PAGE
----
Situated in a fertile valley near the Lao border, this historic town’s main claim to fame is the deci sive battle of Dien Bien Phu . In 1954, following French infiltration of the area, Viet Minh troops system atic ally broke down the French posi- tion. In the end, General de Castries, comman der of the French army, and his troops were captured. Today, the town has moved past its violent history and is developing at a rapid pace. Dien Bien Phu was once part of the Lai Chau Pro vince, a section of which has now been sub merged by the waters of the rising Son La Dam. As a result, the new province of Dien Bien Phu was created, leading to a boom in construction work, both for administrative build ings and for resettlement purposes.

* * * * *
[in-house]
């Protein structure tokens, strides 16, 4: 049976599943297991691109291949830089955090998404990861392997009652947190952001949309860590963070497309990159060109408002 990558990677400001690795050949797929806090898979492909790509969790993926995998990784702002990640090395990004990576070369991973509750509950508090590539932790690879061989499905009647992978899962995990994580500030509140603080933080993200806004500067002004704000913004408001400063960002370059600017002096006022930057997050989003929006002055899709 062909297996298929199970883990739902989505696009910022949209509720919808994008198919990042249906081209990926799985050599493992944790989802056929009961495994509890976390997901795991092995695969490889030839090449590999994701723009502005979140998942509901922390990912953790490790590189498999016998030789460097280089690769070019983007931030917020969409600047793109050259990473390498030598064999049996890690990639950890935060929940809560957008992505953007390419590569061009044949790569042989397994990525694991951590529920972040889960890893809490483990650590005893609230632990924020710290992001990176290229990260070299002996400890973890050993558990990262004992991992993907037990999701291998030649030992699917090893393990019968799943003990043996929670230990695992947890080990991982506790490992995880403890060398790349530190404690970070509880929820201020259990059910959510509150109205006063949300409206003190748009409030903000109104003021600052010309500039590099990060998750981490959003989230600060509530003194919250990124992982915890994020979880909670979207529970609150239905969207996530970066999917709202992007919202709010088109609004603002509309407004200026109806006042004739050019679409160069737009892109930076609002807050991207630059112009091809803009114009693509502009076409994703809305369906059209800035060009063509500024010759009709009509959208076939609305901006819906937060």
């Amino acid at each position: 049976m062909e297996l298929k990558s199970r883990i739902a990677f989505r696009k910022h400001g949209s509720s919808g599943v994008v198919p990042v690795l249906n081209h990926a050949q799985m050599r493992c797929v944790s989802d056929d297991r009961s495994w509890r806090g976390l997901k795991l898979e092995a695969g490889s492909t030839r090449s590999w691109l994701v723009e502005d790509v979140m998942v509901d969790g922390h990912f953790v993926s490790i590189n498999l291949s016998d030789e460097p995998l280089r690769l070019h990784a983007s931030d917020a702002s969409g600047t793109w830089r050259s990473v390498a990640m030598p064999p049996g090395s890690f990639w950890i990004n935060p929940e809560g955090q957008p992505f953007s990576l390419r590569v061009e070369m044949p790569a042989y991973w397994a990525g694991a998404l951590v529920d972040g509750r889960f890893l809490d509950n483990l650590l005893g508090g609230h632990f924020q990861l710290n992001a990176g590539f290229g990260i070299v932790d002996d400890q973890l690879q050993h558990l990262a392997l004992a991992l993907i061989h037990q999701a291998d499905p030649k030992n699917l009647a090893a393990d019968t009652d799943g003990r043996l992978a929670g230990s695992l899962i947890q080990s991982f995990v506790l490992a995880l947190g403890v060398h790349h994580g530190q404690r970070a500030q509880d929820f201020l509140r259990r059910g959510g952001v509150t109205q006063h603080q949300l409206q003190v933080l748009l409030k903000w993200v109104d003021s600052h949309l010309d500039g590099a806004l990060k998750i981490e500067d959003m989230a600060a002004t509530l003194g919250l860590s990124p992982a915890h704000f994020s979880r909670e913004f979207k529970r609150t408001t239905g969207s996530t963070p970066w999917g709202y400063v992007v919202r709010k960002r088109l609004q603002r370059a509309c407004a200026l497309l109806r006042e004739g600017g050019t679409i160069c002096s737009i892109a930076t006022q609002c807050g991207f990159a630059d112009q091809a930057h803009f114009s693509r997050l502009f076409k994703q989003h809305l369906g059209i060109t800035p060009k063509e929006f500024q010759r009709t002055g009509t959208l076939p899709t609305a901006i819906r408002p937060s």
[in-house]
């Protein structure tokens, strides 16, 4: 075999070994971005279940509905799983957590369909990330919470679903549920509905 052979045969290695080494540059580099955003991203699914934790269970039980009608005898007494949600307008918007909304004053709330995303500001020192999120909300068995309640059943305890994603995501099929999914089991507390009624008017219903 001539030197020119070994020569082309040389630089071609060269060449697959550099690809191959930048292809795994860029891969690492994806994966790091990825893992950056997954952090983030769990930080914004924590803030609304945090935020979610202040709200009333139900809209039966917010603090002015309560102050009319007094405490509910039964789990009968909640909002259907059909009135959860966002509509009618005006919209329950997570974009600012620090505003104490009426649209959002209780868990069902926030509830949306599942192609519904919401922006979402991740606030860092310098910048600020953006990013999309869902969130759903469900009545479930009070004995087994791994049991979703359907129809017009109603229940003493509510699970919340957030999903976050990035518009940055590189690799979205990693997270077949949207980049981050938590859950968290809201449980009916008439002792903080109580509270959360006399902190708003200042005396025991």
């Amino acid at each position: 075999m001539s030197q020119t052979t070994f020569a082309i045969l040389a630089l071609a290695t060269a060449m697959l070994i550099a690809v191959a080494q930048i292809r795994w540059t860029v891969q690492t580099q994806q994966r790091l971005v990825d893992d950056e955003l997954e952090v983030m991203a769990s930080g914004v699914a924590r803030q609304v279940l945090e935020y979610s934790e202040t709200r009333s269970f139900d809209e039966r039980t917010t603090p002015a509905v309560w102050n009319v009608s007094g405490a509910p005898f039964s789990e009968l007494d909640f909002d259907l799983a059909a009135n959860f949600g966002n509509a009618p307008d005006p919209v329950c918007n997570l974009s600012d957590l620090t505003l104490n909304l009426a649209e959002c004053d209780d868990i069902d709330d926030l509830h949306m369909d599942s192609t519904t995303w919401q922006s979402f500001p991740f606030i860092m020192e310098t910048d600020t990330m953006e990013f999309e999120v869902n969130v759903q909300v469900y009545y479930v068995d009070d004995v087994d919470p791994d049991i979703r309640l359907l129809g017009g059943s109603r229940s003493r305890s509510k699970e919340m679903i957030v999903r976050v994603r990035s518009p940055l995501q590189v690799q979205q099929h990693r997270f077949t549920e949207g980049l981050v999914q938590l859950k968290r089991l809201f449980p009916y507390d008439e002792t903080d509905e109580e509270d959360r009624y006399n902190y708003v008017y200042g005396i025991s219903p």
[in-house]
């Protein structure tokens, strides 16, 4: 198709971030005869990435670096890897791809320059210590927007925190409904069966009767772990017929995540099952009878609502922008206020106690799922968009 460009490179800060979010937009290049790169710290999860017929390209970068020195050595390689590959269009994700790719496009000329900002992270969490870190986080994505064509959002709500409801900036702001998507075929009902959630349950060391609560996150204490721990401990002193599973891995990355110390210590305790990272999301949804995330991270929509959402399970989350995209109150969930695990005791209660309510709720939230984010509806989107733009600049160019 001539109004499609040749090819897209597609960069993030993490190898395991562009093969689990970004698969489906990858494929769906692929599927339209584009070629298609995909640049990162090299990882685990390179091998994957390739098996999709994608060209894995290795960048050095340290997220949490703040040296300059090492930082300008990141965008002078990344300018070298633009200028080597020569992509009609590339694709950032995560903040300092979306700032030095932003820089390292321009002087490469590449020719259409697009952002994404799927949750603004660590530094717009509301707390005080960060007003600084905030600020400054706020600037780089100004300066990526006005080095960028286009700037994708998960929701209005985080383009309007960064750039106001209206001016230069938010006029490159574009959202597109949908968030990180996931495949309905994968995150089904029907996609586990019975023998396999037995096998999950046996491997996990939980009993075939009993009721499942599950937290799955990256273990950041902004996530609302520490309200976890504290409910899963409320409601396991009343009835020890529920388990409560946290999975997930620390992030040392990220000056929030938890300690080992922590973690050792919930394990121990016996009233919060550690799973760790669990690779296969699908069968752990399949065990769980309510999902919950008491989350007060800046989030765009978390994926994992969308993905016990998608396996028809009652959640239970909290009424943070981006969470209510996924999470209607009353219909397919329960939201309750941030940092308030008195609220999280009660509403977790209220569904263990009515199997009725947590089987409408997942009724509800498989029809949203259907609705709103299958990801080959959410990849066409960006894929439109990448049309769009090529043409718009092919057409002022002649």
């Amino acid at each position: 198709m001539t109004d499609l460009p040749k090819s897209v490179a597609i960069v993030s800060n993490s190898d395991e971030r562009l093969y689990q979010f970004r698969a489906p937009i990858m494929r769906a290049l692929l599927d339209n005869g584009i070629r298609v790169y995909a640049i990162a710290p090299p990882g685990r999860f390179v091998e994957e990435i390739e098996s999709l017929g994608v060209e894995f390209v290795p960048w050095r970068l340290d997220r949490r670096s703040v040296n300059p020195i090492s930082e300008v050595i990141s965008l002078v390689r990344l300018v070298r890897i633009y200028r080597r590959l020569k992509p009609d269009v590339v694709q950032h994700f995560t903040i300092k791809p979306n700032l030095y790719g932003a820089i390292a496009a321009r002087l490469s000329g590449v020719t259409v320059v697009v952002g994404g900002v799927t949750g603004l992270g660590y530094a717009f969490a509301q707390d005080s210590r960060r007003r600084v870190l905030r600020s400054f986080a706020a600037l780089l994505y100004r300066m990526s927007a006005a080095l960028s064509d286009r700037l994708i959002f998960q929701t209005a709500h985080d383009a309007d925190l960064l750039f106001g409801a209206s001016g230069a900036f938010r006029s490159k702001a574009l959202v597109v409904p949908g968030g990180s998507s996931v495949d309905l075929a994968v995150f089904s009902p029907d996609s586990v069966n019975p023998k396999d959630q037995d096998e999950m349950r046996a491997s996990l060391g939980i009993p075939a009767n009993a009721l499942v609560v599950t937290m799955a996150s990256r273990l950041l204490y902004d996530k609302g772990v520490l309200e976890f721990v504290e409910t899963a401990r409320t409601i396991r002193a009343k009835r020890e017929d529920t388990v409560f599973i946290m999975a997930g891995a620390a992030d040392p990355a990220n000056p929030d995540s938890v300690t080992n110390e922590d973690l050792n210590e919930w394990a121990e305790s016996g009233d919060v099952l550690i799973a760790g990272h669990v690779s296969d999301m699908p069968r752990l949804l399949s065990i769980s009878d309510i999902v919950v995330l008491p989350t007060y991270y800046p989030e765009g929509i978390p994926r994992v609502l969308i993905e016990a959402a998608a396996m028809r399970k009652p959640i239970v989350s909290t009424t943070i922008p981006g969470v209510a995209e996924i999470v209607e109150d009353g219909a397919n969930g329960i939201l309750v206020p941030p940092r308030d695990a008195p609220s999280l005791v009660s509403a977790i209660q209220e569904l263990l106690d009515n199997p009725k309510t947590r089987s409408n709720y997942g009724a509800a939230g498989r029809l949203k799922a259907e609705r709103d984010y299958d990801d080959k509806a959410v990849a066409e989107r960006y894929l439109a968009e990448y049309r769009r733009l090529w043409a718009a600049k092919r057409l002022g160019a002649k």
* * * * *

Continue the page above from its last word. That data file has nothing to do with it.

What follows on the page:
Rapidly being encroached on by new build ings, the main battlefield on the east bank of the Nam La River has a few old, rusty French tanks lying around even today. Nearby stands a poignant memorial to the French dead. Chronicling the great battle, Dien Bien Phu Museum is full of weapons, pictures, maps, dioramas of the battle field, and personal possessions of soldiers. Just oppo site is the Dien Bien Phu Martyrs’ Cemetery, where the Viet Minh fallen are buried. To the north is the famous Hill A1, named Eliane by the French, after one of General de Castries’ mistresses. The most interes ting relic here is the French general’s subter ranean bunker, covered with a rusting, corrugatediron roof and reinforced with concrete. On the hilltop is a monu ment to martyred Vietnamese heroes, and a tunnel entrance used by the Viet Minh to reach a French camp, which they blew up with a mine. Farther north is the 120ton (109tonne) victory monument in bronze, which commemorates the battle’s 50th anniversary. This is one of the largest monuments in the entire country.